Through his various jobs in South Africa, Botswana, Zimbabwe, the reader learns about the magnificent wildlife that is part of Africa. Now I have no doubt that he's seen some pretty terrible things, but while there are some scary moments involving animals, the author doesn't provide gory details and he has omitted any stories that include undue suffering. Rather, he focuses on the times he can put an animal out of its misery or when reckless beasts have close encounters that turn out OK. 

Shilo obviously had to learn a lot in order to survive in the bush. Mr. Cesare trained Shilo using only his own instincts and empathy. Subsequently, he manages to teach Shilo to follow life saving rules without ever having to use force or punishment. He's a natural. 

Interestingly, if you google Mario Cesare, there are few hits save for his book. That made me like him even more. He comes across as a gentle, caring person who is not interested in his own fame, so his low Internet profile reinforced that impression. 

Sunday, November 10, 2013

Dragon's Teeth by Upton Sinclair

Dragon's Teeth
by Upton Sinclair
1943 Pulitzer Prize
no rating

Upton Sinclair has a lot of important stuff to say. Unfortunately, he never seems to say it in a way that doesn't make my head spin. I bailed out after 100 pages and am frustrated that I did so. I just had too much trouble keeping track of people and following the story. Too bad, because I know I would have learned some history and I suspect it's really a great book.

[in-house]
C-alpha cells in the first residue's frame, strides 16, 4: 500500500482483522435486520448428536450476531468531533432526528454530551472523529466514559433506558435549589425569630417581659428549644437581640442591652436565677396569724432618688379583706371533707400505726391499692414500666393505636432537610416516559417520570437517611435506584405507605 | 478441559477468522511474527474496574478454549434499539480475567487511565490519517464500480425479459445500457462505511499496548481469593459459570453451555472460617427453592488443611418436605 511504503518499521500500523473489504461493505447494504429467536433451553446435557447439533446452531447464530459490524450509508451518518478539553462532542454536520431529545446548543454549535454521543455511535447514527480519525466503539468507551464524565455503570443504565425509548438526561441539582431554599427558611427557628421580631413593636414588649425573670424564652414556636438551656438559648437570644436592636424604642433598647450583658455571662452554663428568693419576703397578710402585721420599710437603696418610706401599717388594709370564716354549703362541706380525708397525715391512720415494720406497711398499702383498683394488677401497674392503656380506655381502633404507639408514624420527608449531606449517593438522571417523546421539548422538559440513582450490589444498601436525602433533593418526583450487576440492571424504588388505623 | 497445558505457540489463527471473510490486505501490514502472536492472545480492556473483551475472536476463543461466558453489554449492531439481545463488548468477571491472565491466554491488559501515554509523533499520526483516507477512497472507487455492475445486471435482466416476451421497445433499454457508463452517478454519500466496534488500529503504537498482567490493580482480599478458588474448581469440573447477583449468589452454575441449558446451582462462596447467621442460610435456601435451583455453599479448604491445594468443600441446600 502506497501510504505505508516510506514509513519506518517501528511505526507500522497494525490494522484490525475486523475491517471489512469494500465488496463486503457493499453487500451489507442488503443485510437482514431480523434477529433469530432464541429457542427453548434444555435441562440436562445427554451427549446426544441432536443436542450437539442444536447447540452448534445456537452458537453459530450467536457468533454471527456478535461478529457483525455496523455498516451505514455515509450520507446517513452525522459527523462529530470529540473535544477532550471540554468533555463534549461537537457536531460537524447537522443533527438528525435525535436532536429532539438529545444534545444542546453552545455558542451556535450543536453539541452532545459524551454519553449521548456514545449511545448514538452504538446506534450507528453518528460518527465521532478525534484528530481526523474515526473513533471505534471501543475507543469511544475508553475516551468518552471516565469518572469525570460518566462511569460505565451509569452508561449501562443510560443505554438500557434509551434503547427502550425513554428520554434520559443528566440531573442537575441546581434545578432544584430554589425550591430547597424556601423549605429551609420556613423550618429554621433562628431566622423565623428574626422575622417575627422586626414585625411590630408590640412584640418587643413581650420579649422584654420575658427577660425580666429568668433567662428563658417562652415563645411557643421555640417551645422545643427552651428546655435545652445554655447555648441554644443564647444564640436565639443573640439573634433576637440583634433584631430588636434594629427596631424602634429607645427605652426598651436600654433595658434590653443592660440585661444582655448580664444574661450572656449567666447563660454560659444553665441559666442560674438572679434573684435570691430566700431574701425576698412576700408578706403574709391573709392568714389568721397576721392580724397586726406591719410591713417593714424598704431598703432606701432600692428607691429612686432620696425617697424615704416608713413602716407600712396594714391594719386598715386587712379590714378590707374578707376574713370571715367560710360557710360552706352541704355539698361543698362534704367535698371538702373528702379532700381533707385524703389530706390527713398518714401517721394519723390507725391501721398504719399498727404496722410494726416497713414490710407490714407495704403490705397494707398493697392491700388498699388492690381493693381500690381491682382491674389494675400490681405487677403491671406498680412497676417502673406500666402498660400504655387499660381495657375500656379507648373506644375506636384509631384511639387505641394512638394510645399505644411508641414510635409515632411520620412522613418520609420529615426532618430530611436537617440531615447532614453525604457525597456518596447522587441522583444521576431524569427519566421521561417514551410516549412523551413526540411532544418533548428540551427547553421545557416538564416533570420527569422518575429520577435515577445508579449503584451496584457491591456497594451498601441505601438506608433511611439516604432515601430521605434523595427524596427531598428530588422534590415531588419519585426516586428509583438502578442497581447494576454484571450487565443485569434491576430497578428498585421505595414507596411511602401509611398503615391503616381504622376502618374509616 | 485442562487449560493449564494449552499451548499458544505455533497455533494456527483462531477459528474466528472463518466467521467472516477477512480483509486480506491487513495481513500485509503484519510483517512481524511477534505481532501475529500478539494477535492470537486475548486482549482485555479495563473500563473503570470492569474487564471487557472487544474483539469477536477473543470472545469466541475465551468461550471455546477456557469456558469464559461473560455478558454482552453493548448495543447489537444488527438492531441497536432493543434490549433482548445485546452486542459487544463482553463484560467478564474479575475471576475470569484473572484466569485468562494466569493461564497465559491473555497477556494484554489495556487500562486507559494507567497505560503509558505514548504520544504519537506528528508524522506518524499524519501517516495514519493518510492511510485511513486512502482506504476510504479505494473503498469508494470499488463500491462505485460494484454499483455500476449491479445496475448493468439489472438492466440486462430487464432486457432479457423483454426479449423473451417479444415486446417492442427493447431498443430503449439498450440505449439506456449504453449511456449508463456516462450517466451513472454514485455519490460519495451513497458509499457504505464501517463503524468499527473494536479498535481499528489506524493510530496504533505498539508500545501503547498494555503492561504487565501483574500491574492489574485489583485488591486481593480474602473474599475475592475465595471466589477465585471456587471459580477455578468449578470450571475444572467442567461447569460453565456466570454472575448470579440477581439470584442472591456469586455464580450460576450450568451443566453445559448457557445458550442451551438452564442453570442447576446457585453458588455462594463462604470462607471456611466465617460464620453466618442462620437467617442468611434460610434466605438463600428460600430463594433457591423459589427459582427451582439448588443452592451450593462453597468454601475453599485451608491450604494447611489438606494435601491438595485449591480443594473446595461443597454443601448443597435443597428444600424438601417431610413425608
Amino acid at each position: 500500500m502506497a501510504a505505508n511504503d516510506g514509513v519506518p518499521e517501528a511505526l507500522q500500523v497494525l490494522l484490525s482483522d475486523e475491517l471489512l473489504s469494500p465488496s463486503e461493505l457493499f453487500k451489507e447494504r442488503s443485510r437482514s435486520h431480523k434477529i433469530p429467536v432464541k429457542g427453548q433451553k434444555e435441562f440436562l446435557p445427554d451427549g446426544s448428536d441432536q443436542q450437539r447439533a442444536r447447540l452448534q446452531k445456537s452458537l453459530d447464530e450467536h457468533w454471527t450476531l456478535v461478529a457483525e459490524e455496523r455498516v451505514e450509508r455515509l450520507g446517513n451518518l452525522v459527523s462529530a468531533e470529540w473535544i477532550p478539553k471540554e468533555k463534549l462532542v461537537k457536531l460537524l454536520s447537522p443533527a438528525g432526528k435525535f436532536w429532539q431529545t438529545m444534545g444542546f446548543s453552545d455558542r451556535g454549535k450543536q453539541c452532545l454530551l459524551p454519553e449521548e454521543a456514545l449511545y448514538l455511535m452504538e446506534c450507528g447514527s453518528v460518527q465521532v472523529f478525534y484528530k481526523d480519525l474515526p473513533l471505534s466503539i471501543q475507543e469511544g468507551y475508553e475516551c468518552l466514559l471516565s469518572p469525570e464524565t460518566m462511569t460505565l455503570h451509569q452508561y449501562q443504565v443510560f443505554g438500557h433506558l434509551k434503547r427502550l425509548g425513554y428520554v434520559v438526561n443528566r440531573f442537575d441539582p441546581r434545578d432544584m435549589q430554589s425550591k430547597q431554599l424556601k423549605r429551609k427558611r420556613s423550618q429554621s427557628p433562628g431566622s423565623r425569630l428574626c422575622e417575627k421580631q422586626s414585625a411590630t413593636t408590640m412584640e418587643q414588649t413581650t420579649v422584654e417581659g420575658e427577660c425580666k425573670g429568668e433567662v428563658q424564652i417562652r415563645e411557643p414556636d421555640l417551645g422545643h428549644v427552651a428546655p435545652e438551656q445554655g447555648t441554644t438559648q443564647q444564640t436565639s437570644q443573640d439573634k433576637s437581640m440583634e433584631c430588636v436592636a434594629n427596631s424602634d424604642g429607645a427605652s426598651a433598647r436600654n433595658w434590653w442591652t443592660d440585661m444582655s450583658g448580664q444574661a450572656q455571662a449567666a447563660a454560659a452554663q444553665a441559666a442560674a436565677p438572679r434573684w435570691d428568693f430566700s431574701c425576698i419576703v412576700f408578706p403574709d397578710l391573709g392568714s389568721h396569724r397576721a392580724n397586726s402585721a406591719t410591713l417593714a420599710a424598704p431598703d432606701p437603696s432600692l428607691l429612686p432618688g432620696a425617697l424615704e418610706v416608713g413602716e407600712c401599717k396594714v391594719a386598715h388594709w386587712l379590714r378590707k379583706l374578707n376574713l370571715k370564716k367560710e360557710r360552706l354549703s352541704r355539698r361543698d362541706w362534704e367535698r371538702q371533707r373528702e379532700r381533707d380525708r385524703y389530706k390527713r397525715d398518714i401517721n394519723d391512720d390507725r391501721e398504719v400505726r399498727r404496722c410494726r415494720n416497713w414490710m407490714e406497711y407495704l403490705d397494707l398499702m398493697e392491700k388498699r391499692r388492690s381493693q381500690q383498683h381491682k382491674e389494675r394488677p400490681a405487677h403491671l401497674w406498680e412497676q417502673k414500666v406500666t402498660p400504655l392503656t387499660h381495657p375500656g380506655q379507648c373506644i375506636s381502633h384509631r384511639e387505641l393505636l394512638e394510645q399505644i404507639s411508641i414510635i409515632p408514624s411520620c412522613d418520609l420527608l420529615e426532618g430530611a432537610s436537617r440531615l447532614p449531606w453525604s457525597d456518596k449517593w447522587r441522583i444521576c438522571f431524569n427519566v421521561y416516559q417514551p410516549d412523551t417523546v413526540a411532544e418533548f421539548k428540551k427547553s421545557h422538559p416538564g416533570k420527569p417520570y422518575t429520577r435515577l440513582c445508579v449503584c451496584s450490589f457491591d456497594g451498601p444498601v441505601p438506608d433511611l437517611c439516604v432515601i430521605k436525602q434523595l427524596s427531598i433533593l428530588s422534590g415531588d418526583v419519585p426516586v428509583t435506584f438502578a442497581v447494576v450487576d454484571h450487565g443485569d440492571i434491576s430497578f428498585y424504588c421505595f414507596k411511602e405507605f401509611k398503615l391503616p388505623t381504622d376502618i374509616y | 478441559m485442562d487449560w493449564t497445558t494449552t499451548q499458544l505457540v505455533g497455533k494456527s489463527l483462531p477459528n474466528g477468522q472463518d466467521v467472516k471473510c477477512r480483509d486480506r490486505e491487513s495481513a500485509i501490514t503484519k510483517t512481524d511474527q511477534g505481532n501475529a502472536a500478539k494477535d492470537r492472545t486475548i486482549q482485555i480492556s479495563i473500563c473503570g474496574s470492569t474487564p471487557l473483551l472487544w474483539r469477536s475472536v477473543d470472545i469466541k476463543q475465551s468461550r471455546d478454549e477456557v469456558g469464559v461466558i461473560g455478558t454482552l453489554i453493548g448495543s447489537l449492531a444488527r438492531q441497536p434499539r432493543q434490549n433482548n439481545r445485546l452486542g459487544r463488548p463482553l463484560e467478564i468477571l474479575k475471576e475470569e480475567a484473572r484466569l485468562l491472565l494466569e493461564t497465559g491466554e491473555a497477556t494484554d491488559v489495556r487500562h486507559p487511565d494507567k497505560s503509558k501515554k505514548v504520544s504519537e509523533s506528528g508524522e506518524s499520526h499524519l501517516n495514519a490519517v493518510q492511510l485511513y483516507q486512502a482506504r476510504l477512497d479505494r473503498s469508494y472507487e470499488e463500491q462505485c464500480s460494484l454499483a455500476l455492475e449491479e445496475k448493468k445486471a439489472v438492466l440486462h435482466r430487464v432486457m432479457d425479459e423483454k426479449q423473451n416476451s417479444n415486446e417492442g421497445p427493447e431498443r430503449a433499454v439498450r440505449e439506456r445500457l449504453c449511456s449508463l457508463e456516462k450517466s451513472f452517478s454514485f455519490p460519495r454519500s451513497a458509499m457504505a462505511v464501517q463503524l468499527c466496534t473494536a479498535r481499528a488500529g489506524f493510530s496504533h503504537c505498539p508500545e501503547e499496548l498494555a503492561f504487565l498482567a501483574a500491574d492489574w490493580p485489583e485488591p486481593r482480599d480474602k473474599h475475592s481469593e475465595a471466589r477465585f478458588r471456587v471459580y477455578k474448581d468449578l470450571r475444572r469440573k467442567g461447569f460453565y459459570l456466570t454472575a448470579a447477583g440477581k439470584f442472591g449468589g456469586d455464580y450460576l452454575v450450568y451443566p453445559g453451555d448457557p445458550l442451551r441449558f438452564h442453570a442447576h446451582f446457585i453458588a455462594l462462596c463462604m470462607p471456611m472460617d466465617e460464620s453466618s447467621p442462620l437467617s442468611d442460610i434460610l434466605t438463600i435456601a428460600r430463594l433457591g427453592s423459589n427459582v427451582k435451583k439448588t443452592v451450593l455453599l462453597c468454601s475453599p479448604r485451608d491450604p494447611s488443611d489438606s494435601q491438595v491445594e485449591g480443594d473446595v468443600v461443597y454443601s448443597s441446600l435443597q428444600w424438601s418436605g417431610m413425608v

Saturday, November 9, 2013

Hello Goodbye Hello by Craig Brown

Hello Goodbye Hello
by Craig Brown
3 stars - even though I didn't finish it
ALR Blue - no animals, just people

As noted above, I didn't finish this book, but that doesn't mean it isn't good and I think some people will enjoy it.

Hello Goodbye Hello is a series of vignettes of meetings between the famous and infamous. Well written and well researched, each encounter is a delightful recreation of ordinary encounters made extraordinary by those involved.

I started off strong, but halfway through, a sameness settled in that ultimately robbed me of the desire to finish. That said, I do recommend the book. I can't fault it based on anything other than my own loss of interest.

You do need to know your history as the encounters are between politicians and artists of the early to mid twentieth century.

One gripe. The author goes out of his way to inform the reader that the book is comprised of 101 stories, each 1001 words, making the book 101,101 words long. Hardly. The heavily footnoted chapters tell the truth. Important information was rather randomly chopped and put at the bottom of the page in order to make the text fit the 1001 word format. Tsk, tsk.

Sunday, November 3, 2013

The Strange Children by Caroline Gordon

The Strange Children
by Caroline Gordon
1952 National Book Award Finalist
2 stars - oh, come on!

ALR Green - nice little dachshund named Borcke and a brief appearance by a grouchy pony

Lucy Lewis lives with her dilettante parents in Tennessee.

One day, Uncle Tubby, and Kevin and Isabel Reardon come to visit.

The grownups talk a lot. They drink gin. They talk some more.

Lucy wanders around.

Lucy steals a crucifix from Kevin Reardon.

Jenny, the hired lady, gets drunk in the afternoon.

Some people setup for a revival meeting.

More wandering around.

Lots of suggestive looks between Isabel and Tubby.

Lucy gets thrown off a bucking pony.

One of the guys at the revival meeting is bit by a rattlesnake.

Tubby takes off with Mrs. Reardon.

Lucy returns the crucifix.